I keep saying there aren’t words to describe this experience. Devastating, shattering, life changing…? Nah. Too insubstantial. Brutal is possibly close, but even that remains a limited enough descriptor to be pretty much useless. Brutal doesn’t capture the ongoing and unfolding devastation/horror/despair/rage. Of trying to understand LB’s death. Without adequate words, it’s almost impossible to articulate. And given we’re (largely) social beings, and life turns typically on talk, being and doing, this is tough.
Having a child die isn’t a common experience in the UK, though I suspect it’s most parents biggest fear. It was mine. And to have this fear realised is worse than I imagined. (Possibly because the thought of it was so unbearable, I couldn’t really go there). The way LB died makes it harder to make sense of. I don’t know how many people drown each year in the bath in the UK, but I suspect it’s a tiny number. The number of people who drown in the bath in an NHS setting must be pretty much a count on one hand jobby. Or one finger.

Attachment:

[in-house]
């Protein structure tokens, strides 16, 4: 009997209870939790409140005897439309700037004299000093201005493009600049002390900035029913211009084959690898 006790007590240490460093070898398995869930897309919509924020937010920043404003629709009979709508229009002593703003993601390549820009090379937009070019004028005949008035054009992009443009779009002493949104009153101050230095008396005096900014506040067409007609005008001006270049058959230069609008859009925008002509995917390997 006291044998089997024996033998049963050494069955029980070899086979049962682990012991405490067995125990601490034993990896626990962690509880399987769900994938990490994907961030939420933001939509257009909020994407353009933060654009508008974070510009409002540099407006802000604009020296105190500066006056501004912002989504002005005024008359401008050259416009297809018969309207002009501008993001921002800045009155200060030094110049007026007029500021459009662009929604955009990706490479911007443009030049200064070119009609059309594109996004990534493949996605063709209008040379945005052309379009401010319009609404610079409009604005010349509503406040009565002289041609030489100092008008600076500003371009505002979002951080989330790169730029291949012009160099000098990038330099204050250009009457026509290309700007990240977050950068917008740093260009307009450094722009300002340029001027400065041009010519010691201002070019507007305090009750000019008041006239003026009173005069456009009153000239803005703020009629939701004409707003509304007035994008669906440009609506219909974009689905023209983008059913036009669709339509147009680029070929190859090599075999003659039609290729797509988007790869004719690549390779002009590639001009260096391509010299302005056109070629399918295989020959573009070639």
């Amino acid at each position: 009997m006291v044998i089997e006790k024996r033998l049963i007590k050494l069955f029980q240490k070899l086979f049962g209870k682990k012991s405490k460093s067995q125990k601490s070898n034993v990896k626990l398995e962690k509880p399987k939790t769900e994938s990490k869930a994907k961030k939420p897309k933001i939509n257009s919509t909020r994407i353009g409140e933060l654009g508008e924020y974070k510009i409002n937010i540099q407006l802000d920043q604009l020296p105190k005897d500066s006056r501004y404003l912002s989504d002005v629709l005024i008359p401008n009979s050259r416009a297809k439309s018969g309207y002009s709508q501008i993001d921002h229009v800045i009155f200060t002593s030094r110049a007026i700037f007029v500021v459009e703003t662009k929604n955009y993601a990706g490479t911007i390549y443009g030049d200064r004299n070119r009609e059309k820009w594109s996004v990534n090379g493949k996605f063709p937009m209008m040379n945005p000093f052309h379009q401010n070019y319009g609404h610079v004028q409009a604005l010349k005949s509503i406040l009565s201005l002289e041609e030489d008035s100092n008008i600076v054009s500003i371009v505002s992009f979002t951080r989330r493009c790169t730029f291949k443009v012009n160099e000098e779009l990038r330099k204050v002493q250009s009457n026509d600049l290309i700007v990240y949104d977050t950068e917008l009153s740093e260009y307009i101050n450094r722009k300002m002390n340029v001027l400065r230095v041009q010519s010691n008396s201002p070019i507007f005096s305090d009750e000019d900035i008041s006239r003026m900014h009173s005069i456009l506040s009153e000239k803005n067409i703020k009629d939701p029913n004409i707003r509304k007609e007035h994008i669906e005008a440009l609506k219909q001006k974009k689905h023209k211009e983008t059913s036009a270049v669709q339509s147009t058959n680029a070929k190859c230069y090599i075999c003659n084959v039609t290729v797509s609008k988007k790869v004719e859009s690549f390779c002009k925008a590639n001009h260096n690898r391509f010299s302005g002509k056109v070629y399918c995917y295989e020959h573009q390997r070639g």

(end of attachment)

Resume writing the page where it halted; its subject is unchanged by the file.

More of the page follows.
This makes my brain scream relentlessly.
People don’t know what to say. What is there to say? Nothing? Anything? Something? Only one person has said the wrong thing so far, and I think she was shocked into a space of spilling words without thought. She gabbled on about how her grandson who was supposed to not live beyond babyhood and “never amount to anything” had just started university. “Er, good for him..” I mumbled, awkwardly, before walking on.
People can’t help asking “How are you?” And then quickly backtracking with “Silly question, I know…” But there ain’t an awful lot else to say really. I tend to answer either “Crap” or “Ok considering what’s happened”. The former is true, the latter is a softer version of the former; ‘I got up this morning. And got here. And I’m still standing. But crap all the same’. Neither answer really does anything other than fulfil a social obligation. But the exchange is preferable to pretending that nothing has happened.
Rich and I walked along the canal again this morning to the cemetery. So many people walking along in the sunshine, seemingly oozing joy filled lives. Fragments of conversation. Fun, friends, nights out, kids, more fun. When we moved aside to let people pass, I wanted to say where we were going. But I didn’t.
At the cemetery It was a bit of a shock to see LB’s got new company. A grave to his left. A woman who died aged 90 a week or so ago. Ninety? Now that ain’t bad. Only 72 years more than LB.
Seventy two more years?